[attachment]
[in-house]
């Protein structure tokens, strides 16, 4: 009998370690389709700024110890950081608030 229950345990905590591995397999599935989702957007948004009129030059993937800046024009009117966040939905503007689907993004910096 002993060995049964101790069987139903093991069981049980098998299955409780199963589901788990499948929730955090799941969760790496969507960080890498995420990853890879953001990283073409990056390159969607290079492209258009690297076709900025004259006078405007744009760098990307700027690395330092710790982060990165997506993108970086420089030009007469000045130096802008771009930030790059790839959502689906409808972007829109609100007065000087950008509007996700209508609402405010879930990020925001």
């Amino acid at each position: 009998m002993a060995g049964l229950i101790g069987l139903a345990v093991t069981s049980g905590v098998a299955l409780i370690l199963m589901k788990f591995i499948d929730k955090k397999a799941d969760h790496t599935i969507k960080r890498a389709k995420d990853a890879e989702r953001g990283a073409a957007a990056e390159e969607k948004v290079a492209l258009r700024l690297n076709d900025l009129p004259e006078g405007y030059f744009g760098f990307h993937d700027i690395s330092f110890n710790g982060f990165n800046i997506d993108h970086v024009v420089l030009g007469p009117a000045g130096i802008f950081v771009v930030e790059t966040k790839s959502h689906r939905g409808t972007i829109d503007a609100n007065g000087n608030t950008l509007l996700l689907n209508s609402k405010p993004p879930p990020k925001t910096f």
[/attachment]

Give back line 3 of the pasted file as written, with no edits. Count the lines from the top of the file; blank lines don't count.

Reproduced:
């Amino acid at each position: 009998m002993a060995g049964l229950i101790g069987l139903a345990v093991t069981s049980g905590v098998a299955l409780i370690l199963m589901k788990f591995i499948d929730k955090k397999a799941d969760h790496t599935i969507k960080r890498a389709k995420d990853a890879e989702r953001g990283a073409a957007a990056e390159e969607k948004v290079a492209l258009r700024l690297n076709d900025l009129p004259e006078g405007y030059f744009g760098f990307h993937d700027i690395s330092f110890n710790g982060f990165n800046i997506d993108h970086v024009v420089l030009g007469p009117a000045g130096i802008f950081v771009v930030e790059t966040k790839s959502h689906r939905g409808t972007i829109d503007a609100n007065g000087n608030t950008l509007l996700l689907n209508s609402k405010p993004p879930p990020k925001t910096f």